Yang Tao has been with the City of Madison since 2006, and currently directs the staff and operations of the City’s Traffic Engineering Division. Yang obtained his PhD in Civil Engineering from the University of Wisconsin–Madison with a minor in Business, and is a graduate of Madison’s Leadership Development Program.
Yang leads Madison’s Smart Cities Initiative, and is experienced in multimodal transportation and Intelligent Transportation Systems (ITS) projects. He served on the national Transportation Research Board Bicycle Transportation and ITS committees. Yang has also played leadership roles in professional associations, such as serving as the 2018 president of the Institute of Transportation Engineers (ITE) Wisconsin Section and chairing ITE’s national Smart Communities Task Force. He is also the vice chair of the ITE Transportation Systems Management and Operations Council.
Tell us about your path from graduate school to your current position.
I studied for my PhD in Civil and Environmental Engineering at UW–Madison from 2001 to 2005, with a focus on transportation. I also pursued a minor in Business. When I graduated in December 2005, I took a job with the City of Madison as a traffic engineer for family reasons. When I first started to work for the city in January 2006, the transition from academia to practice was uncomfortable. But soon I fell in love with my job. The engineering and research training at UW gave me a solid technical background, and the business and management coursework at UW offered me good understanding on how to manage projects and people. Through the years, I was promoted many times in my agency. In 2018, our division head retired, and the mayor and the city council selected me to fill the position after conducting a national search.
What do you do in your current role?
My current role as the City Traffic Engineer is to direct the staff and operations of the City’s Traffic Engineering Division. There are currently 86 employees in the agency, and we are responsible for a variety of tasks for the city: signing, pavement markings, traffic signals, streetlighting, traffic safety infrastructure, pedestrian and bicycle traffic, neighborhood traffic management, taxi cab regulation, radio and fiber communication systems, transportation review on development projects, and a variety of permit programs. I’m also involved in a few citywide initiatives, such as leading the city’s Smart City Initiative, for which I work with various City agencies, UW–Madison, and a consortium of other public and private entities to envision a next-generation people and data centered transportation system for Madison.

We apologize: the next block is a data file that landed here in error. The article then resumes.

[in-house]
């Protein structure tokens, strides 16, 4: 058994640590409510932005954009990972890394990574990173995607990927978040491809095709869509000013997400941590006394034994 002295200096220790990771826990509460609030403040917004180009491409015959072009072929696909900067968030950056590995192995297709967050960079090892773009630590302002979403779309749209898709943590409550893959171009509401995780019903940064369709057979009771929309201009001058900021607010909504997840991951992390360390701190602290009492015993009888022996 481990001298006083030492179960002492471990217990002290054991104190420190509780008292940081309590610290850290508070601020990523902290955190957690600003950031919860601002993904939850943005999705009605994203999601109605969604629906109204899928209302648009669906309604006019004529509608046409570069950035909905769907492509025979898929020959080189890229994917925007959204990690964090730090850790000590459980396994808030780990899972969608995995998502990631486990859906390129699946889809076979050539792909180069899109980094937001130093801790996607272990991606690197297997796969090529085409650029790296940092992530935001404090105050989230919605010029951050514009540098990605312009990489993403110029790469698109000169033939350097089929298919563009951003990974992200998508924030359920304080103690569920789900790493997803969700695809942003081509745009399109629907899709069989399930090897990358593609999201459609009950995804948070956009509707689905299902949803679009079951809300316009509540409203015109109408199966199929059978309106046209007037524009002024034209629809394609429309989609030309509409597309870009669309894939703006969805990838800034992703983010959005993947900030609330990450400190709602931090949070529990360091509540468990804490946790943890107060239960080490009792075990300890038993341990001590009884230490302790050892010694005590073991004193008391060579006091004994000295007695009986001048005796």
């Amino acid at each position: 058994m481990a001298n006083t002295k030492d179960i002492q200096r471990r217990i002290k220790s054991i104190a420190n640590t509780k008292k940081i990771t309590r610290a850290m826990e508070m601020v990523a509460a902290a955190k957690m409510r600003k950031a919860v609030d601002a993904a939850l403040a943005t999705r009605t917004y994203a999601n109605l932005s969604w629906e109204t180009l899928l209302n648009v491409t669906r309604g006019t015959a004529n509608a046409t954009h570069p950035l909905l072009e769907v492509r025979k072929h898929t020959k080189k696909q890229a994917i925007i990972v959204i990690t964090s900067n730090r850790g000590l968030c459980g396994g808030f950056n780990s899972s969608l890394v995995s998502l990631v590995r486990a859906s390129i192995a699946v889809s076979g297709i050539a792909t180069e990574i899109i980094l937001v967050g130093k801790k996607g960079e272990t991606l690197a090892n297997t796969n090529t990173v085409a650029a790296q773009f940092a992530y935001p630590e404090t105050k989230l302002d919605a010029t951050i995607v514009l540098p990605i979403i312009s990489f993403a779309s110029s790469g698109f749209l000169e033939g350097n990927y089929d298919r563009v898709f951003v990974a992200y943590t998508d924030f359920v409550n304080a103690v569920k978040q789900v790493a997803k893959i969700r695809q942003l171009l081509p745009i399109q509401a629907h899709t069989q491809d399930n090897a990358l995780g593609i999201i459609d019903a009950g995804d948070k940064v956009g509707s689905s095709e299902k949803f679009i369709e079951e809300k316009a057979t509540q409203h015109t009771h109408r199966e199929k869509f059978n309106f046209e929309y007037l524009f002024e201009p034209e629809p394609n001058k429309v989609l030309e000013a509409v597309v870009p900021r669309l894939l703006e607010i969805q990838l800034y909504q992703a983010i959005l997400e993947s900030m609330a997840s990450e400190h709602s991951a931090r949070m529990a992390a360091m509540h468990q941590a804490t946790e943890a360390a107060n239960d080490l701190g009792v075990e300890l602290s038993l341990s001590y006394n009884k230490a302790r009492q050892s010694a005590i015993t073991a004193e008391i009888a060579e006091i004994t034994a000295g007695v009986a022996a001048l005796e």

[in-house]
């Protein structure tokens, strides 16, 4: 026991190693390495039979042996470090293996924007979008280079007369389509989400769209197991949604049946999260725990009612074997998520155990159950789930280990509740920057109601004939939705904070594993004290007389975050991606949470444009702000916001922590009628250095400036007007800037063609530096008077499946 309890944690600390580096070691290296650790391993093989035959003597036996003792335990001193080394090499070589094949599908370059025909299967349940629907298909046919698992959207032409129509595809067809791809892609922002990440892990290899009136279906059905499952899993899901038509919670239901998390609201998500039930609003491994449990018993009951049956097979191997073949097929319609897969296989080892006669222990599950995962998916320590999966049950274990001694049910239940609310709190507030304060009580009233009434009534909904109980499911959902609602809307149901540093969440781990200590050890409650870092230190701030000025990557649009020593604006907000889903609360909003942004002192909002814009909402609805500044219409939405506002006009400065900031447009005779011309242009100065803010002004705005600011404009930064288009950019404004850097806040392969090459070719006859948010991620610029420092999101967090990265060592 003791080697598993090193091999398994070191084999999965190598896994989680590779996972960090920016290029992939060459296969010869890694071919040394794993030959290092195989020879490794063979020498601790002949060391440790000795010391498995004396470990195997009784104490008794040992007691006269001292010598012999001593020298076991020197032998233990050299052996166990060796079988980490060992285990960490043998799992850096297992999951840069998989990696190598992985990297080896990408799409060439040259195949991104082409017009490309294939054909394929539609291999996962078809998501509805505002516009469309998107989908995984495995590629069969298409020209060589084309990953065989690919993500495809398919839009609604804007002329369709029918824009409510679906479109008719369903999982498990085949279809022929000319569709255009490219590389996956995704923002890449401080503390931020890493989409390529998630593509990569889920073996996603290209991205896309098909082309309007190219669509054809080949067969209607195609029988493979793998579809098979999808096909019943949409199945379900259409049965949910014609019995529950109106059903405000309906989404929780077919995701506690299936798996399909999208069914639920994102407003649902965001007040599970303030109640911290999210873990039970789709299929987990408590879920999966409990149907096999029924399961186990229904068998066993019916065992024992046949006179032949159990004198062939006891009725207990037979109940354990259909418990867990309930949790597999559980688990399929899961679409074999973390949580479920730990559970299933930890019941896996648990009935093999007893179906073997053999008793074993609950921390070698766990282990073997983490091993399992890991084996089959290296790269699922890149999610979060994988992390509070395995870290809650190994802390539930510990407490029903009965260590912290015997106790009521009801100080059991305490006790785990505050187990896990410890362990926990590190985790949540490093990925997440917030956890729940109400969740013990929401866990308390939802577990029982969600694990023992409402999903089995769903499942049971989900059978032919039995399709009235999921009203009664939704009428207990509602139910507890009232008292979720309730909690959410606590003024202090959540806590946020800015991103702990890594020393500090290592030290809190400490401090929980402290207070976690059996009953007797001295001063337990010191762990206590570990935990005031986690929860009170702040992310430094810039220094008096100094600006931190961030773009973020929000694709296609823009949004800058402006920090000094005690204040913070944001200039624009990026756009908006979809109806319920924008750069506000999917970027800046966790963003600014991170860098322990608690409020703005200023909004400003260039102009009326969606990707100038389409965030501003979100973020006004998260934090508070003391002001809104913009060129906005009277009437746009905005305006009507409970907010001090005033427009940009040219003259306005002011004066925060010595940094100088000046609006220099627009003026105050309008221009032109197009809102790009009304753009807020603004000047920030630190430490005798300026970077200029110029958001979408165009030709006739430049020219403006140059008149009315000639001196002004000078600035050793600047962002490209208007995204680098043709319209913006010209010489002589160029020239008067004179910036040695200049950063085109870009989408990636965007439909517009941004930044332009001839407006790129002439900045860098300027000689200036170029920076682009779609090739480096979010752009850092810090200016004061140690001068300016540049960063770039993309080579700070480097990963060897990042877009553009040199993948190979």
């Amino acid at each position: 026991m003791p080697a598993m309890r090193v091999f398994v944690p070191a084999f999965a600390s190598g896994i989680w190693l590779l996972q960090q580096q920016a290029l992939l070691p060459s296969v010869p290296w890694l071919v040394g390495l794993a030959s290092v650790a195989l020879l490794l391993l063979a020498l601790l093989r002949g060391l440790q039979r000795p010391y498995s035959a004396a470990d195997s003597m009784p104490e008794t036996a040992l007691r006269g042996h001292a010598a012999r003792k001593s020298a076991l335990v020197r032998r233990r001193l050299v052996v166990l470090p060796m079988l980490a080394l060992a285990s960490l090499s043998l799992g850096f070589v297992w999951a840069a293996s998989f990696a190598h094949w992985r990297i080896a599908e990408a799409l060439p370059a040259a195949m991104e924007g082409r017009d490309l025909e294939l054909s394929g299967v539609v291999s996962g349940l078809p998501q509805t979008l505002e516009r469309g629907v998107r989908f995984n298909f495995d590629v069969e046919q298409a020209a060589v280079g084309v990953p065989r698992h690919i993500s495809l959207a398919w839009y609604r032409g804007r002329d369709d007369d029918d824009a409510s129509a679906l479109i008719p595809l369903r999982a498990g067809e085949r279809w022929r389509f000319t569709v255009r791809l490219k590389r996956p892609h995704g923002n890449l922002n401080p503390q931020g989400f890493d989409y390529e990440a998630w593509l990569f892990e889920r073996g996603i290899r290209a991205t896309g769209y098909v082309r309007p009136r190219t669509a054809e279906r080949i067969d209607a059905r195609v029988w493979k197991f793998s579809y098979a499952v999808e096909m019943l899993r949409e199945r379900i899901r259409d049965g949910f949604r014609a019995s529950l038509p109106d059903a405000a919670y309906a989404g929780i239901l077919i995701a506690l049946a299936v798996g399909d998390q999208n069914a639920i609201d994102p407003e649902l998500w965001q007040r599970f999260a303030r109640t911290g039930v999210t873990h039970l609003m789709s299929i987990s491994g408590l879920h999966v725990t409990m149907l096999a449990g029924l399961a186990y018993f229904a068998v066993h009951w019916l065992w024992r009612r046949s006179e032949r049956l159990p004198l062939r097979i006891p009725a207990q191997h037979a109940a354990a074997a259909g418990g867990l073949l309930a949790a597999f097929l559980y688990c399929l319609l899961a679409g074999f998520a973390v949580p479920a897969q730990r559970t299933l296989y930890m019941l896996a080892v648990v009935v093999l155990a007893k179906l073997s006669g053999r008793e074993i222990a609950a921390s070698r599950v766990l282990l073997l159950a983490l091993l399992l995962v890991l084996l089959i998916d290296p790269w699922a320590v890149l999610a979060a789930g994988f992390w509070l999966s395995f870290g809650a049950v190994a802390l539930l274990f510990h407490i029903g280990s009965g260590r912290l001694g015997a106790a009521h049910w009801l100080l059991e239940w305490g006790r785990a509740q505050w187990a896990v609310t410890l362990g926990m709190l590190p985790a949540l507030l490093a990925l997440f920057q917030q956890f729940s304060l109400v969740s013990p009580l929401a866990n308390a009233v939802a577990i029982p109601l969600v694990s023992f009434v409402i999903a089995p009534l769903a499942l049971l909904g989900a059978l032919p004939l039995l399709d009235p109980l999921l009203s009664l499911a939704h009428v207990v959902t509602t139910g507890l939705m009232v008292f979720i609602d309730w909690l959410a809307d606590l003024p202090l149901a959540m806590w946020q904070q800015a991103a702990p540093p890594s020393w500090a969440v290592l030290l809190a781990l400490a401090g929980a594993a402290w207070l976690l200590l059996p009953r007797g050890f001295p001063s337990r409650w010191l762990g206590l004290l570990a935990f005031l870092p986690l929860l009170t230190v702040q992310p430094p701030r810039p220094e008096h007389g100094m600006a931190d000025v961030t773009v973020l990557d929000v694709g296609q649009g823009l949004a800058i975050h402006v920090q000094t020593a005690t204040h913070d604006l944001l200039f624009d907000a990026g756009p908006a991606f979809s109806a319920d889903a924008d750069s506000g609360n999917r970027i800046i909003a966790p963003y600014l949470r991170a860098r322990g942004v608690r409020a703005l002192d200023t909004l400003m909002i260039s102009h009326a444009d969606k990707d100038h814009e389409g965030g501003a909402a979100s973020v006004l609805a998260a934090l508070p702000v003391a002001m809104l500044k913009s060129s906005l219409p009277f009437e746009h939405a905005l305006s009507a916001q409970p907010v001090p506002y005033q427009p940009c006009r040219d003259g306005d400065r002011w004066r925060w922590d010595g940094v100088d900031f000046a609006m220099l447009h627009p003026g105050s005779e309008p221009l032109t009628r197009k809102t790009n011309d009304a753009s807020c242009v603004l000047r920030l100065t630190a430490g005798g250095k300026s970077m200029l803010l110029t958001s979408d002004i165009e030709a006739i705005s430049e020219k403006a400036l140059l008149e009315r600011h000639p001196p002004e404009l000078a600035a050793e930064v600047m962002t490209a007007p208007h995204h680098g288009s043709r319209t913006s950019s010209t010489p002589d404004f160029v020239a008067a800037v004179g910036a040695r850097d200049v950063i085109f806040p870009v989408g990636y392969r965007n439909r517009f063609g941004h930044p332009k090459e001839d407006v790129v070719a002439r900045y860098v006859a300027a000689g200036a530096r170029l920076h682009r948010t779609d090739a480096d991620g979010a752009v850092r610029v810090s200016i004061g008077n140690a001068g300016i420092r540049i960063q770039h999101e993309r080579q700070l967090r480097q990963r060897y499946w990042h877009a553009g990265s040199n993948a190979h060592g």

What do you like about this job? What is challenging?
I like this job because I can make a positive impact in the community. My agency works on solving many different problems every day, and constantly strives to make things better for our residents and visitors. To see jobs well done and know that I’m part of the efforts making Madison a great place to live and visit gives me a lot of satisfaction.
There are many challenges in my job. One example is how to balance different competing needs. We have limited space and time to assign to different road users. How to balance the different needs is often controversial and challenging. Another challenge is to manage and track all the complaints and requests from the public. Madison is blessed with an engaged citizenry, and my agency is one of the city departments that receive large volumes of public inquires, complaints and requests through multiple channels. How to respond, keep track, prioritize and follow up with all these inputs and to make sure that each one is addressed is also challenging.
What skills from graduate school are the most useful to you in this job?
There are many of them. Here are the few that I felt most useful for me: technical skills, research abilities to find answers to something unknown, creative thinking skills to innovate, effective communication, finance and budgeting, and business planning and management.
What kinds of things did you do as a student that you believe made you competitive as a job candidate?
In addition to my course work at the College of Engineering, I pursued a minor in the Business School. I completed 11 management and all the MBA core courses, and gained skills in business planning, finance, business development, management and communications. I believe these made me a much more competitive candidate.
What advice do you have for current graduate students interested in this type of career?
Practice effective communication skills, not only to audiences with similar backgrounds, but also to people from all walks of life.
Take some relevant business and management courses, in order to make you a more competitive job candidate and to prepare you for future leadership roles when they arise.
Take advantage of intern opportunities that you can find. Reach out to workplaces that you are interested in to see whether you can get involved when you are in school. Many places offer these opportunities. For example, right now my agency is hosting a couple of interns from University of Chicago and from Yale University.